From Prince Rupert, we headed south to Cameron Cove just off of Camaano Sound. We had talked with our weather router and conditions were excellent for a southern passage on the outside of Vancouver Island, if we got going and stayed ahead of a front. We decided that we’d do this southern passage by ourselves, our first multi-night run all alone, without additional crew to take turns on watch. We’d stop briefly for Zoe to have rest stops if we couldn’t get her to use the potty patch (which she hadn’t used yet). We’d get some good rest and head out of Cameron Cove at 4 am. Seemed like a good plan. Until the windlass failed. Kevin spent hours trying to rebuild the windlass that evening and at about midnight we thought we had success!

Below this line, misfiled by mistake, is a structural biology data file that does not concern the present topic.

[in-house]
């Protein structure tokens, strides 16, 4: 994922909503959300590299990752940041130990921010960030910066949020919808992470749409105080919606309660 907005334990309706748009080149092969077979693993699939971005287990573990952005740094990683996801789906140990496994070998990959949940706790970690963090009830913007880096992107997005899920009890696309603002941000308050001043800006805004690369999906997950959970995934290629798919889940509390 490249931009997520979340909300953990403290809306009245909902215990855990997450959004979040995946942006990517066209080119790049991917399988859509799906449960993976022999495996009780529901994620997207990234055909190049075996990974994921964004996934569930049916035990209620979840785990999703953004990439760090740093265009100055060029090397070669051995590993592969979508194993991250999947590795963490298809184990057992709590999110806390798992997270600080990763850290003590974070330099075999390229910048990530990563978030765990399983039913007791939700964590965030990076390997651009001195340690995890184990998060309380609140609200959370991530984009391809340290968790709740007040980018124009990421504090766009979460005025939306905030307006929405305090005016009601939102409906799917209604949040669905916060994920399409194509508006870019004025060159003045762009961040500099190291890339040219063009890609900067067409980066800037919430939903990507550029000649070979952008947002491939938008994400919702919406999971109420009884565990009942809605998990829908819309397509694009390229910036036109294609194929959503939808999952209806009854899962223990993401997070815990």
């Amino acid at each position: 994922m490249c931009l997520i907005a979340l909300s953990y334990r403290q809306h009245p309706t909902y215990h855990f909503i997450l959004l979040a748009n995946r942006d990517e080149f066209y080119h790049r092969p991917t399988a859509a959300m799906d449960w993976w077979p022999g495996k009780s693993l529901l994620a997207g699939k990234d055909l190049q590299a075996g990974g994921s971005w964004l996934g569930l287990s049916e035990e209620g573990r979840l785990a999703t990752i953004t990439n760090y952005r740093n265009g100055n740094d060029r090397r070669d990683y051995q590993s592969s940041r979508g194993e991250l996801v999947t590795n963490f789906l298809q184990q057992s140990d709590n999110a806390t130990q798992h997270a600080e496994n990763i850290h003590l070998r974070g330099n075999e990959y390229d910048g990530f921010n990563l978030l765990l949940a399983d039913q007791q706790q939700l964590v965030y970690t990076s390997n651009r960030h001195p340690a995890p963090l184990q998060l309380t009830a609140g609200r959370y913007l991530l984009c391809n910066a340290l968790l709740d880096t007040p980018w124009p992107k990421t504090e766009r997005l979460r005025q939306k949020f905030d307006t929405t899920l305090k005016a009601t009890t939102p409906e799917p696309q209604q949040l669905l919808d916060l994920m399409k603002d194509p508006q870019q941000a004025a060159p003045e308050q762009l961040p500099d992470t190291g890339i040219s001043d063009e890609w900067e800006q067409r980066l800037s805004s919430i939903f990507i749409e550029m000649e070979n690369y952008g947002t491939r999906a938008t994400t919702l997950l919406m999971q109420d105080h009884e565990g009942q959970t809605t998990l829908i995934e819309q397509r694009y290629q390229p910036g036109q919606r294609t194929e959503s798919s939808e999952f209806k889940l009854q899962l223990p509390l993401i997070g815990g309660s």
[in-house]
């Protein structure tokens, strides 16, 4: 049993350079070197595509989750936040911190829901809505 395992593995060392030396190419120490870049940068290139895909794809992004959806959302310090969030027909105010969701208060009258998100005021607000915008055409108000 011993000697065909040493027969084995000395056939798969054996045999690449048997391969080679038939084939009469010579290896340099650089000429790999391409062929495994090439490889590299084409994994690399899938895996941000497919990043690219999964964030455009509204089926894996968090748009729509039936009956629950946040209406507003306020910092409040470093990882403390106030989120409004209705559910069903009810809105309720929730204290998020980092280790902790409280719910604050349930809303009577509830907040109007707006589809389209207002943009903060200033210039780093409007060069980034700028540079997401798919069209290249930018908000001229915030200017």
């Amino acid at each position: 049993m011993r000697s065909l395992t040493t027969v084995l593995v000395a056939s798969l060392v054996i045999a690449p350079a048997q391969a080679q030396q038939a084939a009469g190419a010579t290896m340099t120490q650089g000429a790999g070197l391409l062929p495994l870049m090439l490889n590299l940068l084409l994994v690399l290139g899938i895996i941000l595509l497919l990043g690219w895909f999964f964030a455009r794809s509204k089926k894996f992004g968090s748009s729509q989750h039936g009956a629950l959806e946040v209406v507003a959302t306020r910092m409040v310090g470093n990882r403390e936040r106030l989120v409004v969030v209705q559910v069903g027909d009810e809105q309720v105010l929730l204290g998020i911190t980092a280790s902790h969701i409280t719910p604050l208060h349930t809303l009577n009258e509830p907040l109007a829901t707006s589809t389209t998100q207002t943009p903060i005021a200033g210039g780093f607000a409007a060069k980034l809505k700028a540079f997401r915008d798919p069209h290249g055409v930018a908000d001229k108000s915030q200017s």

(Kevin writing now)
The next series of photos are after we anchored and found that we had an issue… When Alison was deploying the anchor, the windlass shut down and a major fuse failed. I initially found two issues, the bolts holding the gearbox together had backed out creating a 3/8″ gap and the fuse issue. I suspected that after tightening the bolts up and replacing the fuse, we would be fine – thinking the loose bolts allowed some sort of binding to happen in the gearbox. I had to pull the windlass apart top and bottom to get at the bolts. After a few hours, these tasks were done. I did a quick test shortly after midnight to see if we were operational – it worked, or seemed to….
Dawn calm before we knew the windlass wasn’t going to help out.